"Ultimately, the new policies are better because it can take forever to pay off the principal under current credit-card policies," says Michael Keene, vice president of new program development for nonprofit Money Management International, also known as Consumer Credit Counseling.

"But it will present some short-term problems for a lot of folks living on the edge, barely able to make minimum payments now."
Things might get very ugly pretty soon for people already in default on their monthly mortgage.
[My previous YBK posts are here, here, here, here, here, here, here and here].
The irony of this story, of course, is that the World's Most Overrated Athlete plays a sport that his home country has refused to participate in past Olympics, due to the divided nature of the British soccer federations. In this country, we've had a lot of nimbyish opposition to the Big Apple's bid for 2012, but I'm curious if there's been similar opposition to the Paris and London bids. For what it's worth, those who have opposed Olympics for various localities since 1984 do not have a very good track record when it comes to their predictions. I have yet to meet an Angeleno who does not have warm memories of the '84 Games; it has always served as an example that we can collectively accomplish great things when we put our minds to it. And they never lose as much money, congest as much traffic, or cause as much havoc as even the proponents of the Games anticipate.
Not a Happy Fifth for the Duke, either. It now seems that he sold his personal yacht a few years back (the yacht he's currently living on is owned by Mitchell Wade) to a convicted felon who had recently served time for bribery and bid-fixing. He made a 200% mark-up on the deal. The new purchaser did not bother to change the registration on the yacht, as he intended to resell the boat to Cunningham soon afterward. But he did seek the Congressman's assistance on obtaining a pardon for his earlier misdeeds, and, perhaps in return for that mitzva, arranged to buy out the second deed of trust on Cunningham's new villa in Rancho Santa Fe.

July 04, 2005

A brave soldier, silenced....
Not a Happy Fourth for the Duke. On Friday, the Federales raided his Rancho Santa Fe villa, as well as the private yacht and business offices of his former benefactor, Mitchell Wade. Now, he's cancelled all public activities scheduled for July 4th, which for a politician is tantamount to getting hit on the head three times with a silver hammer while being asked his name. The only reason to cancel would be if he already knew he had lost the support of the local party...I wrote awhile back that Cunningham's seat was borderline safe; he was expected to win, but with a much lower percentage (betw. 57-62%) than other California incumbents. However, Boxer barely lost carried the district last year in her Senate victory, in spite of the GOP registration edge, and it's clear that the seat can't be taken for granted. At this point, he's Condit.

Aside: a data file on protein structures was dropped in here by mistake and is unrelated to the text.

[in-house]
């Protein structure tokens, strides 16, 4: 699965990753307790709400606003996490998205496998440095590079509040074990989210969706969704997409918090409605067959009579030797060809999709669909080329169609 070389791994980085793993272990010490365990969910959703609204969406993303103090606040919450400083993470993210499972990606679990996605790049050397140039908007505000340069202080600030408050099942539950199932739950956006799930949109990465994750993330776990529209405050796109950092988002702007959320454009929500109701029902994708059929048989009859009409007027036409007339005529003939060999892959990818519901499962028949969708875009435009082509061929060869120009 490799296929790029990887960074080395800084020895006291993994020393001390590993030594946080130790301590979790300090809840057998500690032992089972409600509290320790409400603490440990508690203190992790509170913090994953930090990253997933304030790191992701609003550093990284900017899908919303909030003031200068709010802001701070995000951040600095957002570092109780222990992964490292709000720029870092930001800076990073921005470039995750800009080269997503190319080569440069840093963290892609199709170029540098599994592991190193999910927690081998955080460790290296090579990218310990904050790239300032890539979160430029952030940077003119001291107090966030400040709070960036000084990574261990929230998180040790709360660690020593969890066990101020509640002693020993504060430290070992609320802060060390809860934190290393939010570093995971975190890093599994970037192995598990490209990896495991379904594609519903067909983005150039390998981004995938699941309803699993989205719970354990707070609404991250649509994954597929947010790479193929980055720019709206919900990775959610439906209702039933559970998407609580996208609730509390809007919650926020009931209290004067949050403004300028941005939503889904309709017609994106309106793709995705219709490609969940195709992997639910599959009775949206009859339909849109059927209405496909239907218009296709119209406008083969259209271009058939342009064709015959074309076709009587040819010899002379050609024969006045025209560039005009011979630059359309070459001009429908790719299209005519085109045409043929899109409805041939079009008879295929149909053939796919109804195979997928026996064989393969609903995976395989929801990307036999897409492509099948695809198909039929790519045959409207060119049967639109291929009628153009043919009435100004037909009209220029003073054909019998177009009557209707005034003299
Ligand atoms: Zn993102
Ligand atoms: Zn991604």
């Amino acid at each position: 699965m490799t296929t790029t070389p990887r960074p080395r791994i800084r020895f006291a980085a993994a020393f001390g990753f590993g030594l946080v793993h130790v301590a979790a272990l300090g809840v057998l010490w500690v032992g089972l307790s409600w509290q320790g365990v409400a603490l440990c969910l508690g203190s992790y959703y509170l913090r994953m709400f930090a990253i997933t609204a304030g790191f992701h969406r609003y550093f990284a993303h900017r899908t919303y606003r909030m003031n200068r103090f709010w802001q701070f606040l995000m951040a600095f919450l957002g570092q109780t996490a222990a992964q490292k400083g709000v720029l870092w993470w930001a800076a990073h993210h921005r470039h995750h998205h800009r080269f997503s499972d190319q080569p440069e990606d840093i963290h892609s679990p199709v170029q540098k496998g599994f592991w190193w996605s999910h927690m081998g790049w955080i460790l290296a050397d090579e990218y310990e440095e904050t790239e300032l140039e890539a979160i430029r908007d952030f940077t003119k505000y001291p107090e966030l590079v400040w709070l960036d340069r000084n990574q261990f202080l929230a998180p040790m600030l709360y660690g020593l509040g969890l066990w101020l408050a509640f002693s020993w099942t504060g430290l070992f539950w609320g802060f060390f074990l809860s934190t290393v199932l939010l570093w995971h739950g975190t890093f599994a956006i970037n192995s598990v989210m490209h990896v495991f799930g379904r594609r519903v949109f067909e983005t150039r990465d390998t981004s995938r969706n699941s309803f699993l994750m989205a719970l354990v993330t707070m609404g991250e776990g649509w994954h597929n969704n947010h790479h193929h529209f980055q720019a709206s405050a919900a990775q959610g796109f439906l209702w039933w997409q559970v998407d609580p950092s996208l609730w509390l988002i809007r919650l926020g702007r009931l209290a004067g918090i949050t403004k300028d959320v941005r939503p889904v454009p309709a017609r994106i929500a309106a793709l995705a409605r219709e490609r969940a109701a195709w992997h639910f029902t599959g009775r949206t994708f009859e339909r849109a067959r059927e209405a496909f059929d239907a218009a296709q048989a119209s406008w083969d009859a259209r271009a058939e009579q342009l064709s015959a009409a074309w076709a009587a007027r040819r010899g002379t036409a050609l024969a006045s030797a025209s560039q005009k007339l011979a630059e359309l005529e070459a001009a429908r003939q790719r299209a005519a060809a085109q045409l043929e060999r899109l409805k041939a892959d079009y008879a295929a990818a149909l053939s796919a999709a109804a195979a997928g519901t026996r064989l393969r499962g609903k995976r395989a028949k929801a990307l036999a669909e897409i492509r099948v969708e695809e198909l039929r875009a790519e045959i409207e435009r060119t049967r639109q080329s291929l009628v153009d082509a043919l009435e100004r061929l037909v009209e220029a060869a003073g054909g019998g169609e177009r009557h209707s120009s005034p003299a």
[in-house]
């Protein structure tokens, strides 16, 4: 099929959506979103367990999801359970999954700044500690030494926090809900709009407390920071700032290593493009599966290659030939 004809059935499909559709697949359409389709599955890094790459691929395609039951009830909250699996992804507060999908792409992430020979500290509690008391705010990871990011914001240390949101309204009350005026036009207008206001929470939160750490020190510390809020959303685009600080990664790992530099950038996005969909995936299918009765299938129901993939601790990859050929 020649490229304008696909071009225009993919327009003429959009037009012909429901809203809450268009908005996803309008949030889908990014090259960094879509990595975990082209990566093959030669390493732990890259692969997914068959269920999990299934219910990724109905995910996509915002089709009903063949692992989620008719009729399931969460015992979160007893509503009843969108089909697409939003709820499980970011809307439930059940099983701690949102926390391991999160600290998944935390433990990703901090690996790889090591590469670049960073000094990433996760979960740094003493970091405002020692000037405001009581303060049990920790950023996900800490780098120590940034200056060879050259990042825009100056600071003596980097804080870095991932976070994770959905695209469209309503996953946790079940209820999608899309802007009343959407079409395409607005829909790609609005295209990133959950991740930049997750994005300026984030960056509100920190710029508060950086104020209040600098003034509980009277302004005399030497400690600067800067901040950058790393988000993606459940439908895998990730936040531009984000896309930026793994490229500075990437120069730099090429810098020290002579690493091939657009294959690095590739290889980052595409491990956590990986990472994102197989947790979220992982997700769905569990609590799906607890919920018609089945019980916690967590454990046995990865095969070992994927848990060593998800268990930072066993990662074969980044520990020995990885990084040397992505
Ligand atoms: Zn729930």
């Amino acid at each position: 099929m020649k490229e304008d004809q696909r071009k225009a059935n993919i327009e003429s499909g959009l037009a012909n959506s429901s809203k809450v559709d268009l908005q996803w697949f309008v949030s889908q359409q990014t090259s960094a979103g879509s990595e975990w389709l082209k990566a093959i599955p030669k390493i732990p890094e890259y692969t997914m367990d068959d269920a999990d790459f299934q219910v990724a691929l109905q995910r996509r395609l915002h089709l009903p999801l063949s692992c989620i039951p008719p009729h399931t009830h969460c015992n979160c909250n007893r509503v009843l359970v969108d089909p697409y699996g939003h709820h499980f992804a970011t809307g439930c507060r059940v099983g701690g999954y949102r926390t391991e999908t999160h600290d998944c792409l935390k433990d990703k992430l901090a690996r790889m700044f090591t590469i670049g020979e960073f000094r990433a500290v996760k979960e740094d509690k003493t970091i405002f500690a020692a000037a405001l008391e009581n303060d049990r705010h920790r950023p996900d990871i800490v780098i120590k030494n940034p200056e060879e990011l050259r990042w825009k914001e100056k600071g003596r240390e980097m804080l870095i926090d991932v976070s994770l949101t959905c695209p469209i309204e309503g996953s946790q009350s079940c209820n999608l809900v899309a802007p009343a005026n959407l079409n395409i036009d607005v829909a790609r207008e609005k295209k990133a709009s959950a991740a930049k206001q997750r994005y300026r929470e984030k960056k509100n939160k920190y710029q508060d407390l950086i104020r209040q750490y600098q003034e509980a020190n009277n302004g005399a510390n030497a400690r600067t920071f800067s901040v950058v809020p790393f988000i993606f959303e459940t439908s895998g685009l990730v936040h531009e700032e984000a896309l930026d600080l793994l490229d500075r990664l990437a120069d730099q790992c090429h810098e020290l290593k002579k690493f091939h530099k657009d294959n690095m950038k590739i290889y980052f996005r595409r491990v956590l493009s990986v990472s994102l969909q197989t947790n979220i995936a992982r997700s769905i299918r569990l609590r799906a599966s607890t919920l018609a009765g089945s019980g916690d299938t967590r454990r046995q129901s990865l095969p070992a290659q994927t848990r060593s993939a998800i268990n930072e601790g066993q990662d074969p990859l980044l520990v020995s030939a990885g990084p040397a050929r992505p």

UPDATE: Yeah, I checked, and Boxer lost the 50th C.D. by 306 votes, out of 287,000 cast. Of course, she was running against a well-respected opponent who had won statewide office before, and who had not the whiff of scandal to him, so I think the point still holds.

July 03, 2005

Inhale, relax...This article, about the conventional wisdom that because of last month's deal, any filibuster against a Supreme Court nominee based on ideological grounds is now verboten, seems to have given a number of my bloggish cohabitants a bad case of the vapors. Rather than becoming emotionally overwrought about the alleged spinelessness of Ben Nelson, et al., let's remember the critical language in the deal, that all 14 signatories agreed that the Senate's role in giving "advice and consent" actually meant precisely that. To quote the agreement:
We believe that, under Article II, Section 2, of the United States Constitution, the word "Advice" speaks to consultation between the Senate and the President with regard to the use of the President's power to make nominations. We encourage the Executive branch of government to consult with members of the Senate, both Democratic and Republican, prior to submitting a judicial nomination to the Senate for consideration.
Now, does anyone think Bush is going to seek the "advice and consent" of any Democratic Senator before he nominates someone? Of course not. And that's going to be the hook that will be used to justify any filibuster, because let's face it, if we appear to be doing nothing more than the bidding of liberal interest groups, we're going to get slaughtered in the court of public opinion, just as we did during the Clarence Thomas nomination. The Bushies will stress the personal story of whomever the nominee is, about how he grew up the son of a sharecropper who had to walk ten miles to school every day, and paid his way through law school performing menial jobs, and we're supposed to respond by shouting, "he doesn't support Roe v. Wade," or "he'll end affirmative action," and get our asses kicked like we always do.